Heart Screenings for Athletes
With Buffalo Bills’ safety Damar Hamlin still recovering after going into cardiac arrest during a game, experts are looking at the relation of heart conditions and athletes.
Dr. Jeremy Lum, division chief of cardiology at Hawaii Pacific Health, recently spoke with Hawaii News Now about the importance of heart screenings for athletes and the difference between a heart attack and cardiac arrest.
"During a cardiac arrest, the heart suddenly stops beating. As a result, there is no blood flow to the brain or the body," Lum explained.
A heart attack, on the other hand, involves a blockage of some sort to one of the coronary arteries, which supply blood to the heart.
"A heart attack can sometimes lead to a cardiac arrest, but there are other conditions as well that cause a cardiac arrest," Lum said.
According to Lum, time is of the essence when treating a cardiac arrest. The first step is CPR, which will help restore blood flow to the brain and body.
The next step is defibrillation, which is usually provided by paramedics. However, it can also be delivered from an automated external defibrillator (AED). These devices, which can readily be found in public places malls, schools and airports, deliver a shock to restart normal heart rhythm. An AED also can detect a dangerous arrhythmia that could trigger another cardiac arrest.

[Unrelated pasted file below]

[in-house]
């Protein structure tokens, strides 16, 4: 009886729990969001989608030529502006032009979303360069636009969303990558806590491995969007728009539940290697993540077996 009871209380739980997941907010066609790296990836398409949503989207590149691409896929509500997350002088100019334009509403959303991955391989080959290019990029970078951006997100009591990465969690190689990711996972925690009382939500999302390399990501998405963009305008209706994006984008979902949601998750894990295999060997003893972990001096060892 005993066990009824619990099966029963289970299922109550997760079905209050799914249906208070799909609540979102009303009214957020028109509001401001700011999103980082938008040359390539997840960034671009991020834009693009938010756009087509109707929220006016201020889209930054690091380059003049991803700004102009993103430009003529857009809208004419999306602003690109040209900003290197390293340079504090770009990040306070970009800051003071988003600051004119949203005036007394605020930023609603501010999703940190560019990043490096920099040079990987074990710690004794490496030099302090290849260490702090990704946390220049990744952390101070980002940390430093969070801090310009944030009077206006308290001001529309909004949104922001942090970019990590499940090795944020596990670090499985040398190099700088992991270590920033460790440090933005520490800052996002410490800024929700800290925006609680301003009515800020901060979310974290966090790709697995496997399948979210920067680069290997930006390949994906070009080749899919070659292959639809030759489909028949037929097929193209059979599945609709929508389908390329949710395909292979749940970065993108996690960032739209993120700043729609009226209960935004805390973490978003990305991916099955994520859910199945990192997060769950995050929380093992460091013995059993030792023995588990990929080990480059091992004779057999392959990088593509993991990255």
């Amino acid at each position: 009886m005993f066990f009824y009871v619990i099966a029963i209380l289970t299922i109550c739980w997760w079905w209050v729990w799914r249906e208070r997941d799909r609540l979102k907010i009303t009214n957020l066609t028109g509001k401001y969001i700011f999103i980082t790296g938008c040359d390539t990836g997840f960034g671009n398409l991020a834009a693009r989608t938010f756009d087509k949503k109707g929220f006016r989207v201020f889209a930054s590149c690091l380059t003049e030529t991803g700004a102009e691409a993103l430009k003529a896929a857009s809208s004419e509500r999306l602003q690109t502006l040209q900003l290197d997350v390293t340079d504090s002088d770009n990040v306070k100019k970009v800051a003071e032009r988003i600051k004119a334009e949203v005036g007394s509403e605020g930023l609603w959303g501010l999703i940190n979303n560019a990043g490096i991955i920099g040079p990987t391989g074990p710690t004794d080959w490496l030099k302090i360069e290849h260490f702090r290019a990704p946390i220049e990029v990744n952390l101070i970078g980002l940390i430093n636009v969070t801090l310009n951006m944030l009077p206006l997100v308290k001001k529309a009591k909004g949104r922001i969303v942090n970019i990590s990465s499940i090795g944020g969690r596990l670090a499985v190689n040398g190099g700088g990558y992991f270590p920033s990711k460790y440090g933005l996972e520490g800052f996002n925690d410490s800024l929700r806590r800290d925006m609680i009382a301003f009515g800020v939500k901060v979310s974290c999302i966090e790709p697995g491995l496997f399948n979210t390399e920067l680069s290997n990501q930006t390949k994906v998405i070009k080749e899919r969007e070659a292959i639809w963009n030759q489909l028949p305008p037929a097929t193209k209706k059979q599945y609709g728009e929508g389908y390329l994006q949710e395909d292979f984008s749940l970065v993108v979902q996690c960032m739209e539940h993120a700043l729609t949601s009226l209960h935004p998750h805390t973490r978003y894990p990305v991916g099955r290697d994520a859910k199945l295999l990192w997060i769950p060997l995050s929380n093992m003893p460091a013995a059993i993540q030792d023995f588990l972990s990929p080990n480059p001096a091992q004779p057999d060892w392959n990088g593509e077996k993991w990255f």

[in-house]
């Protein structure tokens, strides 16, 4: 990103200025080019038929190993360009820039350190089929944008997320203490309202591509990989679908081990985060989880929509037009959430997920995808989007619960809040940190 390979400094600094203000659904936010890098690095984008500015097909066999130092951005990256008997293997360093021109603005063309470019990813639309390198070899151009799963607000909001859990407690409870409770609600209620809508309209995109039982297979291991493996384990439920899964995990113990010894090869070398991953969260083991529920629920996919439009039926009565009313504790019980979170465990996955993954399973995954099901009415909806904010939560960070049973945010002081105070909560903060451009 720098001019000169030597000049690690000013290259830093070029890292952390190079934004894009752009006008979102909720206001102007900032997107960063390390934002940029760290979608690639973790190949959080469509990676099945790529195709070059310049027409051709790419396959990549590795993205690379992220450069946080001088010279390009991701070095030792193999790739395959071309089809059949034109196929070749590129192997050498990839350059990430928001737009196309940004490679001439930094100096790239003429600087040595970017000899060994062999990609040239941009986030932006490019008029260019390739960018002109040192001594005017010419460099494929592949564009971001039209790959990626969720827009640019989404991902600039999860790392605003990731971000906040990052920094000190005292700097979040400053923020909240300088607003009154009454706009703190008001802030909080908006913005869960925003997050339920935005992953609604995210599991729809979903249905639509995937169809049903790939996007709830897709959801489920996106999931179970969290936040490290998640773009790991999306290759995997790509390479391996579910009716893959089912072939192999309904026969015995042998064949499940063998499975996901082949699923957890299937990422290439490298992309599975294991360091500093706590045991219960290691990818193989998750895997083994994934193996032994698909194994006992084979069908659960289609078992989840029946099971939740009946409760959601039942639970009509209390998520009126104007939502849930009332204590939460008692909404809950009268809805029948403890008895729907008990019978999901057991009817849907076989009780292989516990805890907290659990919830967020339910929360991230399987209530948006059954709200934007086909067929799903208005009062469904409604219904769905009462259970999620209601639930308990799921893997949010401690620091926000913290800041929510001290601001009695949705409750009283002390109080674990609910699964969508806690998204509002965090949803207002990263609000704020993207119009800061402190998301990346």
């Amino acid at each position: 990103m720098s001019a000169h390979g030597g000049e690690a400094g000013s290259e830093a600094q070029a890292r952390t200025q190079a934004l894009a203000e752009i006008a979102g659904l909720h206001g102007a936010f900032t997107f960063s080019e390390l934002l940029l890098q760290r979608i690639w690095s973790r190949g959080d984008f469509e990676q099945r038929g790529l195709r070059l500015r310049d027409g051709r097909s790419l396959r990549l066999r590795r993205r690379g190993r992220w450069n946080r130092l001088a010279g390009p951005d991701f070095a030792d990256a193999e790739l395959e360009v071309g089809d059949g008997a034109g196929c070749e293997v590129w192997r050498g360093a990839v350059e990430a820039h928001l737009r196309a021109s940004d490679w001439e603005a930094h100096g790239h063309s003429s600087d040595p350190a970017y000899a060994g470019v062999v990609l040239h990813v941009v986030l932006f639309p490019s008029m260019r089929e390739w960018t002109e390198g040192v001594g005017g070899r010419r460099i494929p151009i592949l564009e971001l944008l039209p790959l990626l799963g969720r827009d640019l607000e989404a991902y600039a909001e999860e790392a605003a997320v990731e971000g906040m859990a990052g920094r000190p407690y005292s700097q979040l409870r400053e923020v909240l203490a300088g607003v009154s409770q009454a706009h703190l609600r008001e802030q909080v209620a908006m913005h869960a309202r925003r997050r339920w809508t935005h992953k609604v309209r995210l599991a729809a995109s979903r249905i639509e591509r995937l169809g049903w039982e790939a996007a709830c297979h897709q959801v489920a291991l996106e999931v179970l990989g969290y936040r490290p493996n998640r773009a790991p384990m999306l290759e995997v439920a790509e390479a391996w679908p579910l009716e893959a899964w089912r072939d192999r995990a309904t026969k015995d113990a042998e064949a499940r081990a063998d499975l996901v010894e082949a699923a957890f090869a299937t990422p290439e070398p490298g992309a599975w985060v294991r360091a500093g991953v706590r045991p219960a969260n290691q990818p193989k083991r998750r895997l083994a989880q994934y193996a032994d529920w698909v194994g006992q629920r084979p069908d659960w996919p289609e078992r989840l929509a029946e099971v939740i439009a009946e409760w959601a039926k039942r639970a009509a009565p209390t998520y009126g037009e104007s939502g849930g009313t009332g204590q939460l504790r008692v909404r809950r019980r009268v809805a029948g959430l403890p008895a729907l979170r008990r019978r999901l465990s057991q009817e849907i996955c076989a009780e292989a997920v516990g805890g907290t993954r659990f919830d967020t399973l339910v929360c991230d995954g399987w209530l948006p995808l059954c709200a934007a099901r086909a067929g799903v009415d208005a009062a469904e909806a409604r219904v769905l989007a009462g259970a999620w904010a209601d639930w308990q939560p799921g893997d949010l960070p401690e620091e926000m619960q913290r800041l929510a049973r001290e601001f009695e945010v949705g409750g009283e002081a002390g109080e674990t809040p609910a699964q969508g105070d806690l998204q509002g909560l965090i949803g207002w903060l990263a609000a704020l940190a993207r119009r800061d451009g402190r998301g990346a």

Lum said due to the stress sports can pose on the heart, most athletes performing at the college and professional level will undergo some sort of health exam to screen for any potentially dangerous heart condition.
"Usually this starts with a thorough medical history and examination," he said. "Oftentimes, they'll need other cardiac testing, such as EKGs, stress test and echocardiograms."
This segment originally aired Jan. 11, 2023, as part of the Hawaii News Now "Sunrise" Healthier Hawaii series. Watch the full broadcast here or below.
Published on: January 13, 2023